Re: Business level functionality for consideration: ability to define message timeout for latency sensitive messages
John Harris / BondMart Technologies, Inc.
12 Jan 2011 9:54AM ET
I agree that enabling the message sender to determine the TIF of an order would be nice, but am doubtful that such a regime is feasible (granting in advance that I am no expert on the subject of clock synchronization).
I would think that in order for such a regime to work, the order would have a timestamp. On receipt by the matching engine (the definition of such act being non-trivial), the matching engine would have to compare that timestamp with its own clock, evaluate the TIF instruction, and decide whether to discard the order.
Presumably, this regime would have to apply to all inbound orders. The operation takes time and thus each inbound order would be taxed with some marginal delay, even when the owners of those orders do not wish to avail themselves of the feature.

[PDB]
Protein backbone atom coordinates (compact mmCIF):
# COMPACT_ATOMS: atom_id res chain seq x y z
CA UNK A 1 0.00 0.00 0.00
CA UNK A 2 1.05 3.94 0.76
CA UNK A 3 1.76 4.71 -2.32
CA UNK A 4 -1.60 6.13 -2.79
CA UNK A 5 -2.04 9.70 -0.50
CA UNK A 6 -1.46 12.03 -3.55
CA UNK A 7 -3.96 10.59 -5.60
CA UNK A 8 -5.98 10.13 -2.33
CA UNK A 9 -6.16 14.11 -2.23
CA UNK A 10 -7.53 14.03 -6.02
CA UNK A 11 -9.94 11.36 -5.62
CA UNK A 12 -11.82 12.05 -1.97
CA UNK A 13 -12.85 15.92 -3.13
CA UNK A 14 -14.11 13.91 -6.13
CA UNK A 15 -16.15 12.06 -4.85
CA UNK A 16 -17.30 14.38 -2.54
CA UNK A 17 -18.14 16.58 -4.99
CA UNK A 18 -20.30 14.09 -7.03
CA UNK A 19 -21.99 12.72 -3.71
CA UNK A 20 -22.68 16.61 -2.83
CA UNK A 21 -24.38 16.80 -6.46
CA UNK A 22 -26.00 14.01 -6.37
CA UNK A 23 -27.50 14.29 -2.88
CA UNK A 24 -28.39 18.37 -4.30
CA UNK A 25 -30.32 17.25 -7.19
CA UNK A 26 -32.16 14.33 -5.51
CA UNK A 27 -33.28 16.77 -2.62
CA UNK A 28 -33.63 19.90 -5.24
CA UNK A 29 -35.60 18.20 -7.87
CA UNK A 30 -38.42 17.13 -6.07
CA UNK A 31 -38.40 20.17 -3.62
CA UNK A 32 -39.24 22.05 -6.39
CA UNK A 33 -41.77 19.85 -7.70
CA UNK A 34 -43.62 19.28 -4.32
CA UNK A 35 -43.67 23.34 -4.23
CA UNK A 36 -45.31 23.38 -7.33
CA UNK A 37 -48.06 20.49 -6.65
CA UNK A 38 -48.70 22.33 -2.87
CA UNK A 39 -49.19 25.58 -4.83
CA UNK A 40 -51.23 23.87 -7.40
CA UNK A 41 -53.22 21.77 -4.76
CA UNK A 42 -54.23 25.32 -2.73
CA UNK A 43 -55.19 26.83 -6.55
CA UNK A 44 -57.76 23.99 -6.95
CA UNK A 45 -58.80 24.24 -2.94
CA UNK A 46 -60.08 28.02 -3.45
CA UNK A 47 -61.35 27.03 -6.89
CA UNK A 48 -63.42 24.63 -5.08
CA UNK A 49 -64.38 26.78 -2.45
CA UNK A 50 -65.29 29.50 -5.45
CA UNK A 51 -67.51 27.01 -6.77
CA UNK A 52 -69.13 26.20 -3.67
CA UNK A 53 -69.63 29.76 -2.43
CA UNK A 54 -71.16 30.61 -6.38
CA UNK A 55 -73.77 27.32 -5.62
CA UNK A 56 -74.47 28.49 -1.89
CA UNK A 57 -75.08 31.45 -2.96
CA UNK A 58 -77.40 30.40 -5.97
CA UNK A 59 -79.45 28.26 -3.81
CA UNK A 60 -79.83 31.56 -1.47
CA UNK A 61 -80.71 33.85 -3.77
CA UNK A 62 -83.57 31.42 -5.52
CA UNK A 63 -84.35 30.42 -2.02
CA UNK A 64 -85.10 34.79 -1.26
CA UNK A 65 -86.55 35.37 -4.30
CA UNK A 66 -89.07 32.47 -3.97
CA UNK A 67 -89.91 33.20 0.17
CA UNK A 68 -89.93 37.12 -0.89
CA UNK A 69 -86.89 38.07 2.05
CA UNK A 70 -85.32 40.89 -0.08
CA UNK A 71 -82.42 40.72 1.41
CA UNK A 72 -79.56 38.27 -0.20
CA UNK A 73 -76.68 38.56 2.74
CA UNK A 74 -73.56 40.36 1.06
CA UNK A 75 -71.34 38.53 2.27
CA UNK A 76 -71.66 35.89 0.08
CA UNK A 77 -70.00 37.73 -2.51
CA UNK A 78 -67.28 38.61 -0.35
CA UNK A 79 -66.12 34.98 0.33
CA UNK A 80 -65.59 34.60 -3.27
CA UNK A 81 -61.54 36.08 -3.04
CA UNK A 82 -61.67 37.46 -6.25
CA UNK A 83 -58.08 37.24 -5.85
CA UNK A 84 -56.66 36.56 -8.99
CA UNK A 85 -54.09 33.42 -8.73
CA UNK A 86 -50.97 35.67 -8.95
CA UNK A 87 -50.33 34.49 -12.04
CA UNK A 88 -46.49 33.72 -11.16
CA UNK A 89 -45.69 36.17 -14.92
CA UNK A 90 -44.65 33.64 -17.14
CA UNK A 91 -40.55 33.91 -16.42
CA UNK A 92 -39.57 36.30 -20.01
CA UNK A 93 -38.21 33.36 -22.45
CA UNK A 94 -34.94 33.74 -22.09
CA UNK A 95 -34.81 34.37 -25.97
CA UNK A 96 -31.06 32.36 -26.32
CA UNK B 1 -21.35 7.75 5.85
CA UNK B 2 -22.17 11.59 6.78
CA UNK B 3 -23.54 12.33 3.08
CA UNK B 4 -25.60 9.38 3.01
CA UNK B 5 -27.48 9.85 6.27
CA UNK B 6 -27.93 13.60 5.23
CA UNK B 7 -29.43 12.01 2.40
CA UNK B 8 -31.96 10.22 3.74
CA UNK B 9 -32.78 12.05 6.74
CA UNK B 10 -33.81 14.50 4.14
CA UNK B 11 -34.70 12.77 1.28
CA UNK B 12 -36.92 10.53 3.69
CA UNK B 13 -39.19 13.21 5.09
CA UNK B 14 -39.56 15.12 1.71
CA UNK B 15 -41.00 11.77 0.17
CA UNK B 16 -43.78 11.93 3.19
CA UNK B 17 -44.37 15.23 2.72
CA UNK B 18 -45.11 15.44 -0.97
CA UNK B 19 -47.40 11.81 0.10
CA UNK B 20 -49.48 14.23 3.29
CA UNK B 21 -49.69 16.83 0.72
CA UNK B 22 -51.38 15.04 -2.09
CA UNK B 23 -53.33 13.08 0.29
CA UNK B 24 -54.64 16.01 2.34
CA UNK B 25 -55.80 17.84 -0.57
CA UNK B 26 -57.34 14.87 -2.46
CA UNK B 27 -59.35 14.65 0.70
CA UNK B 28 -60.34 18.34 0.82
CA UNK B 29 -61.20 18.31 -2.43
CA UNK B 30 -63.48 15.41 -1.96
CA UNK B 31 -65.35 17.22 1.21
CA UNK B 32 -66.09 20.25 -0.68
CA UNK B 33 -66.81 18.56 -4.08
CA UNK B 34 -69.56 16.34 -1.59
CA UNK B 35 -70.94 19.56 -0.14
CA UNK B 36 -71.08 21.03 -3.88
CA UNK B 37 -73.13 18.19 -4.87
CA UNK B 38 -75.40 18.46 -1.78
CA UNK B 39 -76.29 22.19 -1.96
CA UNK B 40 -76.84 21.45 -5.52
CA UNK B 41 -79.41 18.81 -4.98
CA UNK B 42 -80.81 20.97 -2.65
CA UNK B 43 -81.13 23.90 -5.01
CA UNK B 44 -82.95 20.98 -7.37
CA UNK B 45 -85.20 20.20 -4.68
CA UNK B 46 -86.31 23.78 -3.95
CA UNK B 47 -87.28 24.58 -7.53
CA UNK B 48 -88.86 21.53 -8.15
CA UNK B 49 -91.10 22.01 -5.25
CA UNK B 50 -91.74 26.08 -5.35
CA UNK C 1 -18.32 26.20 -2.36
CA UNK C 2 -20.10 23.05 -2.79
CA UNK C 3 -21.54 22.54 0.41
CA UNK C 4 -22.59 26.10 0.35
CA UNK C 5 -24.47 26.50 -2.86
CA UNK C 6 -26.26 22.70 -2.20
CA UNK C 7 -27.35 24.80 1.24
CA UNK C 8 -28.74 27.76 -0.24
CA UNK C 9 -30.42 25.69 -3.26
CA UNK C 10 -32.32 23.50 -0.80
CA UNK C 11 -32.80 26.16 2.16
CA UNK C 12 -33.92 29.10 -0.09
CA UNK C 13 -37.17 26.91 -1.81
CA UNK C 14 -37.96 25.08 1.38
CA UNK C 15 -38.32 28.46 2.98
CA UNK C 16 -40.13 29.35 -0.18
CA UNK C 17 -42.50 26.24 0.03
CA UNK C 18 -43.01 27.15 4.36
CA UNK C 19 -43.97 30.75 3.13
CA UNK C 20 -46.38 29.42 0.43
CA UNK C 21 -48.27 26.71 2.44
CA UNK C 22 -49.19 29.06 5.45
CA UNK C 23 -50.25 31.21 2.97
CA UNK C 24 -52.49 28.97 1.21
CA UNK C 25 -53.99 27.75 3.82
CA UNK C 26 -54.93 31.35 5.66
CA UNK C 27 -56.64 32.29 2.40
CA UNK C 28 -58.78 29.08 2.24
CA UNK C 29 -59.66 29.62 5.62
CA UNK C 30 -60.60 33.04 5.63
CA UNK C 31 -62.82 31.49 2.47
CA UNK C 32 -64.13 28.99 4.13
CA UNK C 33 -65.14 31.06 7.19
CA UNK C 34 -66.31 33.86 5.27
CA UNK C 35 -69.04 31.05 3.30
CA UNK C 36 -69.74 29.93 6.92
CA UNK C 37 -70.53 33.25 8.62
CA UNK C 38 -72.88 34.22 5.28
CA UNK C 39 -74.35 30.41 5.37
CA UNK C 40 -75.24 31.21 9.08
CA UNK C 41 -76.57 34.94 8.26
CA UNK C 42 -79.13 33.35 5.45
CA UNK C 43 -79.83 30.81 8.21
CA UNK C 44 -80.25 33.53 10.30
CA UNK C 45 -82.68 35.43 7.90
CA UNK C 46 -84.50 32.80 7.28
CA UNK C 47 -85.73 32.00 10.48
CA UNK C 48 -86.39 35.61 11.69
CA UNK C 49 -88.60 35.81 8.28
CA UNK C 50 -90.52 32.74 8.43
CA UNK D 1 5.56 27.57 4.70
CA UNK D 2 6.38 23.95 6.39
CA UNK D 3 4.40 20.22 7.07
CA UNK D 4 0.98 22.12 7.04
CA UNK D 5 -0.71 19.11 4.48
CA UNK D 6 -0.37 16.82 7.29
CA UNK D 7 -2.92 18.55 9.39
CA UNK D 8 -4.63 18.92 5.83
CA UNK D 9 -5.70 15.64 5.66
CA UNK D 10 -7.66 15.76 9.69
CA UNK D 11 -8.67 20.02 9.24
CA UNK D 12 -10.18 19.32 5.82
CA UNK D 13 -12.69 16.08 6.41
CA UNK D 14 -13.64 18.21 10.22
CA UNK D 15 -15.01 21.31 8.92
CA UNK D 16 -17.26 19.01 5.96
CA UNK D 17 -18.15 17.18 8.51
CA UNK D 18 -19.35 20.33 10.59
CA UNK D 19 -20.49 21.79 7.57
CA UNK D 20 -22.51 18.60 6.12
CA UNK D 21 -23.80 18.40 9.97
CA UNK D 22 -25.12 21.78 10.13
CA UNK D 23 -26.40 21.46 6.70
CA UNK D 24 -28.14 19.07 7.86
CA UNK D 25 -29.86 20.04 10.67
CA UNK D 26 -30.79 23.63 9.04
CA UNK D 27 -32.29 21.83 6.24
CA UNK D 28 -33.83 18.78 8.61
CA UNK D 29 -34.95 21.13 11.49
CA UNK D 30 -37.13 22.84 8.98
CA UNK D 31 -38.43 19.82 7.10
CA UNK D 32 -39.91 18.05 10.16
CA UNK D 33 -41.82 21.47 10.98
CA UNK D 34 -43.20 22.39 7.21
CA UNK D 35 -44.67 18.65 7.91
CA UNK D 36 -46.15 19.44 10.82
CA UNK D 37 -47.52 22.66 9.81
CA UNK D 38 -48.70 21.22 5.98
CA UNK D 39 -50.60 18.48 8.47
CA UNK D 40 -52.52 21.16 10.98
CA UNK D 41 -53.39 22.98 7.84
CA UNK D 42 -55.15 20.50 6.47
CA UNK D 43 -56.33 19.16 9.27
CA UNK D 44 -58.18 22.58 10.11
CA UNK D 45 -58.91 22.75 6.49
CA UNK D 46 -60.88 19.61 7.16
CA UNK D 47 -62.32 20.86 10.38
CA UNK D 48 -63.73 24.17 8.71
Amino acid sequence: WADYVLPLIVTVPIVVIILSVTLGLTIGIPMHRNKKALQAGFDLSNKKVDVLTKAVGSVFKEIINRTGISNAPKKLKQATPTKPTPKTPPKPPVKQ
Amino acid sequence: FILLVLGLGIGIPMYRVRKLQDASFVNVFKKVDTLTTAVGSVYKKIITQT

In essence, this regime adds complexity to the matching process and the cost of that complexity would be socialized.
I stand to be corrected on my analysis, but to the extent it is valid, I would prefer for matching engines to play god on TIF instructions. On some type of cycle (probably determined by the OS), books can be swept for TIF validity. I think that is the most efficient, least complex approach.
> For example, we might want to allow a client application to specify on an order message, that if the message does not reach the matching engine within 15ms of the sending time, the matching engine should discard the message.
> It could be seen as a high resolution extension to the current time in force logic, or as a new type of more generic message restriction that can be applied where supported.
> Downside is that it would require clocks to be kept tightly in sync. That could possibly be established during session initialisation however....